The only other real difference is in the boot, where you only get 503 litres of space compared to 542 in the petrol and diesel variants due to the batteries, not that you’d likely notice on the weekly supermarket run. You do claim some of the space back via the 22-litre frunk, which is just about big enough to store any dirty charging cables.

Anything else I need to know?

Genesis’ big plan is to put customers first and foremost, which means you get the same treatment as you would with any of its other models. It now offers test drives from your home or office, and it’ll assign you your own personal assistant if you decide to buy.

Once you’ve bought the car, you get a five-year warranty, five years of complimentary roadside assistance, five years of servicing where Genesis will collect your car, drop off a courtesy car and then return it once everything is complete, and free over-the-air updates. In the case of the Electrified model, you also get subsidised Ionity charging rates and a free home wallbox worth £1,125. It takes the hassle out of car buying, no doubt.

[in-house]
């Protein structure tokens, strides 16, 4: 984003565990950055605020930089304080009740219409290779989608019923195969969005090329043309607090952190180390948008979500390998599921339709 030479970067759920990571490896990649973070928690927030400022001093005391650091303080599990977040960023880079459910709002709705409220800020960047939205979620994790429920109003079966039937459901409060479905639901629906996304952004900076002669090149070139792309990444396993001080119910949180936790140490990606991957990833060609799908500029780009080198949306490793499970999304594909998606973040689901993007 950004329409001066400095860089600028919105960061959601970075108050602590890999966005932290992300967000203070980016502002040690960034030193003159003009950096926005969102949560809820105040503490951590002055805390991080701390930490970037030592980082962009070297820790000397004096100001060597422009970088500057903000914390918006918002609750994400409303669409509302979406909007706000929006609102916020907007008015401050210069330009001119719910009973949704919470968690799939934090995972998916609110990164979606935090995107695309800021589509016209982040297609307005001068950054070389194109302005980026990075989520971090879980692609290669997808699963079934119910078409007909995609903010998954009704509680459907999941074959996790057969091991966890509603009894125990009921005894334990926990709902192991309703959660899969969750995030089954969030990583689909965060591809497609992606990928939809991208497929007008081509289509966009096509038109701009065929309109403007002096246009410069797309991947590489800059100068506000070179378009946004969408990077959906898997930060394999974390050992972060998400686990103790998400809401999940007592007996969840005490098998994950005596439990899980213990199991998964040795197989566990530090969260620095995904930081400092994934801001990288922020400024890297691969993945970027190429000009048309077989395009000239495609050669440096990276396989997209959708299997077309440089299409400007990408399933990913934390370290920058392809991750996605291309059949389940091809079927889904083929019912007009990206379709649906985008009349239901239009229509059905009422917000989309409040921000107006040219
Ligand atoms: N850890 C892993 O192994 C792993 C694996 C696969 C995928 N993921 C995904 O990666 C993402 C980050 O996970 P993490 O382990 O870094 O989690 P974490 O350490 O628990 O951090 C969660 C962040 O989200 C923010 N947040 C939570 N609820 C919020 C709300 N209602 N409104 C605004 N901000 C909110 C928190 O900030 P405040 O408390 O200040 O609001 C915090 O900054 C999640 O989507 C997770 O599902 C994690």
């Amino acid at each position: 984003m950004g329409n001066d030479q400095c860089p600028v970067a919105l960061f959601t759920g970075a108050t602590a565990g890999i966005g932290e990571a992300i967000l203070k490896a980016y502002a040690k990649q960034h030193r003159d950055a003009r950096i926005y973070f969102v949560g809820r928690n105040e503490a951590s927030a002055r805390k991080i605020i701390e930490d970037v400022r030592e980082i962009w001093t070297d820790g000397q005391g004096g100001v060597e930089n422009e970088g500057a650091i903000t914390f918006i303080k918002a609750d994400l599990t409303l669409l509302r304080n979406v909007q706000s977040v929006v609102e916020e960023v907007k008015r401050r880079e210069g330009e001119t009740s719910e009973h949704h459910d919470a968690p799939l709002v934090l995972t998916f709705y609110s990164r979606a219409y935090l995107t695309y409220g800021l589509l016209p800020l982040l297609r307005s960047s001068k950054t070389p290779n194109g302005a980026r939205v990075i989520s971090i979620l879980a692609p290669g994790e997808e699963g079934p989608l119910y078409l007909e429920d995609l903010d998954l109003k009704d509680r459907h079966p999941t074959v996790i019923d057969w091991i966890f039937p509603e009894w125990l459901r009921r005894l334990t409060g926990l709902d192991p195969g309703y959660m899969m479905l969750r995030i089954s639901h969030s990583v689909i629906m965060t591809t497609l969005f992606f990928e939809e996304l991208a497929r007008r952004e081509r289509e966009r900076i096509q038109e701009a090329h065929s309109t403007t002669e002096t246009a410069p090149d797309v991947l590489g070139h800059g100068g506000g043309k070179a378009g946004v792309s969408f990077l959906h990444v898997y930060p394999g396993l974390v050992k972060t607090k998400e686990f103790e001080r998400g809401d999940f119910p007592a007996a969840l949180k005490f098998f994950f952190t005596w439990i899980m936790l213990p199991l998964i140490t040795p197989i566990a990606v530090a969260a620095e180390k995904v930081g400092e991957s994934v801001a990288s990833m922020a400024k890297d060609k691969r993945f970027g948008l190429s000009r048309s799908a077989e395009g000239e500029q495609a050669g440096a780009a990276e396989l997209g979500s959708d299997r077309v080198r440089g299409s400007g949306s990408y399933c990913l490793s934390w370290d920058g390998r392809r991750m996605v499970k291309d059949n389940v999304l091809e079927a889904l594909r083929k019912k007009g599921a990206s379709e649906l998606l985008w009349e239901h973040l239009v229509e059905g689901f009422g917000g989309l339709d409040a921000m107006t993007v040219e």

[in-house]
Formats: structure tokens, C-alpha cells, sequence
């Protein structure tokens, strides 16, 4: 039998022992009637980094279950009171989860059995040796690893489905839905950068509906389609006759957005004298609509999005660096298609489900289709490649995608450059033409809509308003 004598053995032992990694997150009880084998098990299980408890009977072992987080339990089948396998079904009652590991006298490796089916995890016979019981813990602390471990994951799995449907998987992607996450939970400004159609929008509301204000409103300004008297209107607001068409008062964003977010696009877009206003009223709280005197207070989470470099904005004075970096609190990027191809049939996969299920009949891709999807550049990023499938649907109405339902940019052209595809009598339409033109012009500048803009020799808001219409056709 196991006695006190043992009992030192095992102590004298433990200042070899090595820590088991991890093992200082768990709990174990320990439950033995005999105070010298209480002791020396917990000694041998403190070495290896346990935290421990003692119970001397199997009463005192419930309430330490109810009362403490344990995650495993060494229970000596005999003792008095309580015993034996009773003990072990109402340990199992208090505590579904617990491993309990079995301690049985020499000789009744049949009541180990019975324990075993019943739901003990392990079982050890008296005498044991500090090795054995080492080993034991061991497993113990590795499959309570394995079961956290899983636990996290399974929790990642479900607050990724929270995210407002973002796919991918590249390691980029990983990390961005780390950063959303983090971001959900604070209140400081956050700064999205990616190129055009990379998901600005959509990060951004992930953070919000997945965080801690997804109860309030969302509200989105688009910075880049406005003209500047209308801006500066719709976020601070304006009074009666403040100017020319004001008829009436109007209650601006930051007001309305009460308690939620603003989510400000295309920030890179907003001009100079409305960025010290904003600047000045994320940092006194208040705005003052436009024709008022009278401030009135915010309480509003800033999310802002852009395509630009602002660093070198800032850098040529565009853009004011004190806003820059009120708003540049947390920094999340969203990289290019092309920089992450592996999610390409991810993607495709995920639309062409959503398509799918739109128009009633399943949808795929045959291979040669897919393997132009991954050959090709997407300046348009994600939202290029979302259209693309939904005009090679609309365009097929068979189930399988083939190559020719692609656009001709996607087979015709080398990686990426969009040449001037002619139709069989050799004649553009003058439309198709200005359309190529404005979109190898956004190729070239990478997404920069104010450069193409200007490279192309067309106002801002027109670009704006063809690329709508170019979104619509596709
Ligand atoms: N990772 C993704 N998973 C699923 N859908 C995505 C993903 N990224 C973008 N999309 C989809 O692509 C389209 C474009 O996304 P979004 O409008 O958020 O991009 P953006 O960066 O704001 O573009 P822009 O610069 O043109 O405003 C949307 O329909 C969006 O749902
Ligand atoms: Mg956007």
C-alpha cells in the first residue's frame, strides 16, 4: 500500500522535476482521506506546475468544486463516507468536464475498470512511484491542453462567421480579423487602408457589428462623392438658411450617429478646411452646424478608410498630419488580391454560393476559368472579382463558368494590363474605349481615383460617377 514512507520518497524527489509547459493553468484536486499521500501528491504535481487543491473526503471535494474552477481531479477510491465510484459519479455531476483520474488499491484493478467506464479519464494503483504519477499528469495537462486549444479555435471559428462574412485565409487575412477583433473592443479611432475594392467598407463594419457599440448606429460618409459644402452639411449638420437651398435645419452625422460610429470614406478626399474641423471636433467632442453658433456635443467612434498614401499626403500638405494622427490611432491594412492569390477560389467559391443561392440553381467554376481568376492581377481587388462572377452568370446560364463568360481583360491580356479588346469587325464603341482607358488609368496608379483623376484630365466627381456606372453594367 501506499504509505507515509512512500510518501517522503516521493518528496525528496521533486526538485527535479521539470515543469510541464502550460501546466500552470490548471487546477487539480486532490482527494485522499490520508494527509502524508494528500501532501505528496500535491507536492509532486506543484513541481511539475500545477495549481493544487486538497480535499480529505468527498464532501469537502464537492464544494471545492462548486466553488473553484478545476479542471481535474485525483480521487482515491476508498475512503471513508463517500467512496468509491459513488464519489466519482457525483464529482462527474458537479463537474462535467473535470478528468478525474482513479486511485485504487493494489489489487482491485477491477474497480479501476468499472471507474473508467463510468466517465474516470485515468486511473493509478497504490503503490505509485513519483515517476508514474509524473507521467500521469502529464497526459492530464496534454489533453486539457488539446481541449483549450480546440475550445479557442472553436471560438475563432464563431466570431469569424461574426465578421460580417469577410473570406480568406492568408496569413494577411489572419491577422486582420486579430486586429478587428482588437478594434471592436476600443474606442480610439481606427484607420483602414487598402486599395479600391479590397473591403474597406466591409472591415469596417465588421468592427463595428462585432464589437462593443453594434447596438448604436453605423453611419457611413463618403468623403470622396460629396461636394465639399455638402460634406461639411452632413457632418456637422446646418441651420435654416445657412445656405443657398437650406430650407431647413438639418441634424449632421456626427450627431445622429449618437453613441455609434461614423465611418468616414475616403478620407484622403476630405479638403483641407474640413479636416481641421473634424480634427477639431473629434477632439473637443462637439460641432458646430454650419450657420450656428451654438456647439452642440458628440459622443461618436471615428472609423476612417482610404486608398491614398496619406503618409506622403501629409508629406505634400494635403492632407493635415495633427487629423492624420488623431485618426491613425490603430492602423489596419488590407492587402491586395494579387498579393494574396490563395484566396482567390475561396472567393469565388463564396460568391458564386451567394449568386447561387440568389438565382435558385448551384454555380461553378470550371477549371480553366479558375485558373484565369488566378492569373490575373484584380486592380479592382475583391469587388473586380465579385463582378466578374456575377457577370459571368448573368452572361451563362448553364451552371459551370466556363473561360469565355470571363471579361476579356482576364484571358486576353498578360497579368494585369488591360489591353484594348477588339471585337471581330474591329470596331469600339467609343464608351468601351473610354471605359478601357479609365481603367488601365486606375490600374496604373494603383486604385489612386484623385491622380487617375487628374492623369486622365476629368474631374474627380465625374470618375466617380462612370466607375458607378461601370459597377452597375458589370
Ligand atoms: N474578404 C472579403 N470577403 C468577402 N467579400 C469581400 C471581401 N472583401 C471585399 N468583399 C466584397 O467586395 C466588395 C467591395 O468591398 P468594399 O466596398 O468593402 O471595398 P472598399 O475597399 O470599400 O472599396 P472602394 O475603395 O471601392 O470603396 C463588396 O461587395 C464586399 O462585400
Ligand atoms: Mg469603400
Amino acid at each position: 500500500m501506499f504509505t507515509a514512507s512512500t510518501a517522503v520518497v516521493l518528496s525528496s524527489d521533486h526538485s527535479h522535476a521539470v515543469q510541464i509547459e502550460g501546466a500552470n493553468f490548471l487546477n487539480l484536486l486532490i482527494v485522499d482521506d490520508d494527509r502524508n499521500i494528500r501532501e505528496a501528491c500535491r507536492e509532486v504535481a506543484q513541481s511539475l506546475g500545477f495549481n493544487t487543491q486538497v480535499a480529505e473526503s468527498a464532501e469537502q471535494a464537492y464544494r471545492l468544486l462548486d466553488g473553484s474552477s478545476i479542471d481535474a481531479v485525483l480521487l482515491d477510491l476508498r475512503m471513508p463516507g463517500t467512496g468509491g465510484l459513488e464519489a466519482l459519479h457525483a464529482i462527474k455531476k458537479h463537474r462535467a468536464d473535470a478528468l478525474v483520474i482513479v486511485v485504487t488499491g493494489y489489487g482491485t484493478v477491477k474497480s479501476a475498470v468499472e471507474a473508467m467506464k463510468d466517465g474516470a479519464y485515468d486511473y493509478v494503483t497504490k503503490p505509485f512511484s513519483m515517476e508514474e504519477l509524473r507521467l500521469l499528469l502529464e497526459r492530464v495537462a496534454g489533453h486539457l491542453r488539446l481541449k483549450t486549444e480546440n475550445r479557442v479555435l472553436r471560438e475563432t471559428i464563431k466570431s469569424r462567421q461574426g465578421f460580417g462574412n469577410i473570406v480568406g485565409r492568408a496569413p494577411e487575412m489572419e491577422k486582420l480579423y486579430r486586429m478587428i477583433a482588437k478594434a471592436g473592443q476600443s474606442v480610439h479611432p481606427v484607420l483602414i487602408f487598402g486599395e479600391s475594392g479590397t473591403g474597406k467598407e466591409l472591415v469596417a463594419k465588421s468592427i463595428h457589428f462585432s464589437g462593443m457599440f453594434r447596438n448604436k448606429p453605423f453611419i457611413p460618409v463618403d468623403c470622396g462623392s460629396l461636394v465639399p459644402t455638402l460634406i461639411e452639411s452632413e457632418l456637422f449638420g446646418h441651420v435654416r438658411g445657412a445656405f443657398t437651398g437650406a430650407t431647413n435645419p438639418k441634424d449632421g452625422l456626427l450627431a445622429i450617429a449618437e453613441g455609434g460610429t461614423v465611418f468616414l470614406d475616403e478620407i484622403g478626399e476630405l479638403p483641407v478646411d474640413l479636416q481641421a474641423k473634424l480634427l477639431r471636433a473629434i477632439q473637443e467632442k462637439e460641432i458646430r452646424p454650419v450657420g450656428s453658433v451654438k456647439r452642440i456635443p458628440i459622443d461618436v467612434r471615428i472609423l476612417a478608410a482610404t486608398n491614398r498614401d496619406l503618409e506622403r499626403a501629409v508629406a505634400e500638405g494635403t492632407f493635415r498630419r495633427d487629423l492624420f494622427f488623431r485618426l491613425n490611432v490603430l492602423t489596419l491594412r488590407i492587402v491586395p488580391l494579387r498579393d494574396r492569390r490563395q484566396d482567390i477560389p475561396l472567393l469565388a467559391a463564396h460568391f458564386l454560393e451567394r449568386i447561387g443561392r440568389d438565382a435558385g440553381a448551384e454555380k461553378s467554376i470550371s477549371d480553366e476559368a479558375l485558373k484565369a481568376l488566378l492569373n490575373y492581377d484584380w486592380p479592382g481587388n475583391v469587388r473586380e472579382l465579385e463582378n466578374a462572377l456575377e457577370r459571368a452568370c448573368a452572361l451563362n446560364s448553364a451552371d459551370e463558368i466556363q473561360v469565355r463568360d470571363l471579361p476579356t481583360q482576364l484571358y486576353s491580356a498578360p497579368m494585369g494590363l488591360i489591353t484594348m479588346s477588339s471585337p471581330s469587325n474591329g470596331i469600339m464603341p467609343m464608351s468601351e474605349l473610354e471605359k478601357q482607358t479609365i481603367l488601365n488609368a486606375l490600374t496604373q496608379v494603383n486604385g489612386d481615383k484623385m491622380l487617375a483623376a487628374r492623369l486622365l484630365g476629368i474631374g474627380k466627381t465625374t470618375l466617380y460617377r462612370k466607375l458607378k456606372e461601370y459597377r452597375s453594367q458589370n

Interesting. How much does it cost?

Well, here’s the elephant in the room – where the internal combustion models start from £41,475, this variant starts from a rather eye-watering £64,405, a tough sell up against more established rivals including the likes of the BMW iX3 and Mercedes-Benz EQC, which are priced from £64,165 and £74,330 respectively. We can’t help but feel that Genesis is putting itself out of reach of some buyers by not offering a cheaper entry-level single motor variant, but that’s arguably what its Hyundai Ioniq 5 and Kia EV6 group stablemates are for.

Indeed, for anyone looking to make the jump from ICE to electric there are surely fewer easier routes, particularly given that there is just the one mid-range trim level (Sport) and one battery/motor combo available. Whether you can get on with the looks remains subjective, but the GV70 feels far better suited to electric drive than the alternative petrol or diesel engines available, with the attractive ownership proposition the icing on the cake. If you can make the sums work, the battery-powered GV70 is the one to go for, we reckon.